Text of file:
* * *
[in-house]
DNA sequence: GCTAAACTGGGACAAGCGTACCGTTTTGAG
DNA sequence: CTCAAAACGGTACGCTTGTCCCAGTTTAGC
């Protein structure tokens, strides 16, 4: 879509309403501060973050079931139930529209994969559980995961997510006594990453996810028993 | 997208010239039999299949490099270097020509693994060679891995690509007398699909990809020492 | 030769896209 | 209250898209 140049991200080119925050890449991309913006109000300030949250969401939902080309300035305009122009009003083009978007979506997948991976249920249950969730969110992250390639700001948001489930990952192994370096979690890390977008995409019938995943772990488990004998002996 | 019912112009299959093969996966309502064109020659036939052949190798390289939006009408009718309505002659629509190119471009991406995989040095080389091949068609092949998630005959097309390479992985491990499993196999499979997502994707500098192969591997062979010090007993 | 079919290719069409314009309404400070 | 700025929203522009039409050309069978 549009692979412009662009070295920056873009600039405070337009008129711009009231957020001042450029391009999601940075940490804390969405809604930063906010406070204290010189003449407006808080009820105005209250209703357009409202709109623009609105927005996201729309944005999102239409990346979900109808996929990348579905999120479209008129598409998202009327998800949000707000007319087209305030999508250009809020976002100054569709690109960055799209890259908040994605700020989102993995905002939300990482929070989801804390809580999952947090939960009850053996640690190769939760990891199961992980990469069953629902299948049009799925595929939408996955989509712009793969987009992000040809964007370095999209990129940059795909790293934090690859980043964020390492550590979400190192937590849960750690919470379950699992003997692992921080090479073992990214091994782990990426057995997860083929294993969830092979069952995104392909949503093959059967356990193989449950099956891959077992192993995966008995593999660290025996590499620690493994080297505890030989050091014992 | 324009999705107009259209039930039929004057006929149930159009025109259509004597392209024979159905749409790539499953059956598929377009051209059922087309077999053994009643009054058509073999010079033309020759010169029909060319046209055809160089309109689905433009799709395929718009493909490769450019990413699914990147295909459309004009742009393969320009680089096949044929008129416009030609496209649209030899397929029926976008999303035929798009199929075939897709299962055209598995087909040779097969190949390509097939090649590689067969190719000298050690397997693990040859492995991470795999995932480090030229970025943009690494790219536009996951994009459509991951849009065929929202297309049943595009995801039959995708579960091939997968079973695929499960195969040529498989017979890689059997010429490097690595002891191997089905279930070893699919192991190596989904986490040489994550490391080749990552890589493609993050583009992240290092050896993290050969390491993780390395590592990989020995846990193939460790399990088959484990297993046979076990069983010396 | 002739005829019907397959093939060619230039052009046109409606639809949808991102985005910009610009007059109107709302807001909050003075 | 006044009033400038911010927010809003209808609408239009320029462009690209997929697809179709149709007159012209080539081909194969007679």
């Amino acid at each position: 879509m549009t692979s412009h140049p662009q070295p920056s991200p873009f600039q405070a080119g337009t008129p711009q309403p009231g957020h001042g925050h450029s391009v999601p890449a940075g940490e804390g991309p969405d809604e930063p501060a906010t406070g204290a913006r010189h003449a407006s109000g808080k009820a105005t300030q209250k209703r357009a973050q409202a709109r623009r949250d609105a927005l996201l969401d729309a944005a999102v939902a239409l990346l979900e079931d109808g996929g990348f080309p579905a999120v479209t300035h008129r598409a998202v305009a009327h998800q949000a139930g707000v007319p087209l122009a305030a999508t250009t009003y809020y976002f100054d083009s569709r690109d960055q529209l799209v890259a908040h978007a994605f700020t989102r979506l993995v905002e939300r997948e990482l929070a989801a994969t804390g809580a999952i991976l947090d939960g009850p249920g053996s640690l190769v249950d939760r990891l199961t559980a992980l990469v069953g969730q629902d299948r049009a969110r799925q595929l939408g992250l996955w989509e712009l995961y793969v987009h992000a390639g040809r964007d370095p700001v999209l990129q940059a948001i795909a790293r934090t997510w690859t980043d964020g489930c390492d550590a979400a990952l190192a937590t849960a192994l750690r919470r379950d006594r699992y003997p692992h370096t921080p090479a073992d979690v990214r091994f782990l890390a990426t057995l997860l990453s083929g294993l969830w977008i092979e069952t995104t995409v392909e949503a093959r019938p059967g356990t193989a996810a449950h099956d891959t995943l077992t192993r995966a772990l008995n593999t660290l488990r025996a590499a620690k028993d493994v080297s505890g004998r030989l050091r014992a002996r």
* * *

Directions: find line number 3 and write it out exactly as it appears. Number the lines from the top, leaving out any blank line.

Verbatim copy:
DNA sequence: CTCAAAACGGTACGCTTGTCCCAGTTTAGC